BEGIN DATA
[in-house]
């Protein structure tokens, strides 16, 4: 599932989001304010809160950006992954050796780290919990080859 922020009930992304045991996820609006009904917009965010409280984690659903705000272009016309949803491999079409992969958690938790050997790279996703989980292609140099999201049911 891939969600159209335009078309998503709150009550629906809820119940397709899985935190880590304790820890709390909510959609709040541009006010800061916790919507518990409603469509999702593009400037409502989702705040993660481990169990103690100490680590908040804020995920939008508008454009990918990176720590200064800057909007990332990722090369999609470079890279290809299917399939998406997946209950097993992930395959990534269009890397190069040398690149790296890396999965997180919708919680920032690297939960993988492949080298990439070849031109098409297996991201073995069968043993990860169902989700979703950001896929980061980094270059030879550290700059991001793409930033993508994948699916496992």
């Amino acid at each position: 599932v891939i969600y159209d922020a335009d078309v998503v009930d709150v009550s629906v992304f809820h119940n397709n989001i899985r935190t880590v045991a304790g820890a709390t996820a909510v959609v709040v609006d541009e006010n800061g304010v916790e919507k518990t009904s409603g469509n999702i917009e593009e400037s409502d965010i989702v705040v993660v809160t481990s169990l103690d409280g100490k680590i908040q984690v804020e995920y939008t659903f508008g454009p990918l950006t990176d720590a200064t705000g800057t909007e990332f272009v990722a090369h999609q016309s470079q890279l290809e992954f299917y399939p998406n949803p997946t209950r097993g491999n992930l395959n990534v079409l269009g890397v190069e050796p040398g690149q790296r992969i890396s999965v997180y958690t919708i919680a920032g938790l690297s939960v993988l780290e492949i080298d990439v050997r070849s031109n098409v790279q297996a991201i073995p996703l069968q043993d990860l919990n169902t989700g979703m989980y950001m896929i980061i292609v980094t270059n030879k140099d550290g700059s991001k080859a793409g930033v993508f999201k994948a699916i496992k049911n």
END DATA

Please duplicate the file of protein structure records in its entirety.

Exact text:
[in-house]
């Protein structure tokens, strides 16, 4: 599932989001304010809160950006992954050796780290919990080859 922020009930992304045991996820609006009904917009965010409280984690659903705000272009016309949803491999079409992969958690938790050997790279996703989980292609140099999201049911 891939969600159209335009078309998503709150009550629906809820119940397709899985935190880590304790820890709390909510959609709040541009006010800061916790919507518990409603469509999702593009400037409502989702705040993660481990169990103690100490680590908040804020995920939008508008454009990918990176720590200064800057909007990332990722090369999609470079890279290809299917399939998406997946209950097993992930395959990534269009890397190069040398690149790296890396999965997180919708919680920032690297939960993988492949080298990439070849031109098409297996991201073995069968043993990860169902989700979703950001896929980061980094270059030879550290700059991001793409930033993508994948699916496992």
């Amino acid at each position: 599932v891939i969600y159209d922020a335009d078309v998503v009930d709150v009550s629906v992304f809820h119940n397709n989001i899985r935190t880590v045991a304790g820890a709390t996820a909510v959609v709040v609006d541009e006010n800061g304010v916790e919507k518990t009904s409603g469509n999702i917009e593009e400037s409502d965010i989702v705040v993660v809160t481990s169990l103690d409280g100490k680590i908040q984690v804020e995920y939008t659903f508008g454009p990918l950006t990176d720590a200064t705000g800057t909007e990332f272009v990722a090369h999609q016309s470079q890279l290809e992954f299917y399939p998406n949803p997946t209950r097993g491999n992930l395959n990534v079409l269009g890397v190069e050796p040398g690149q790296r992969i890396s999965v997180y958690t919708i919680a920032g938790l690297s939960v993988l780290e492949i080298d990439v050997r070849s031109n098409v790279q297996a991201i073995p996703l069968q043993d990860l919990n169902t989700g979703m989980y950001m896929i980061i292609v980094t270059n030879k140099d550290g700059s991001k080859a793409g930033v993508f999201k994948a699916i496992k049911n």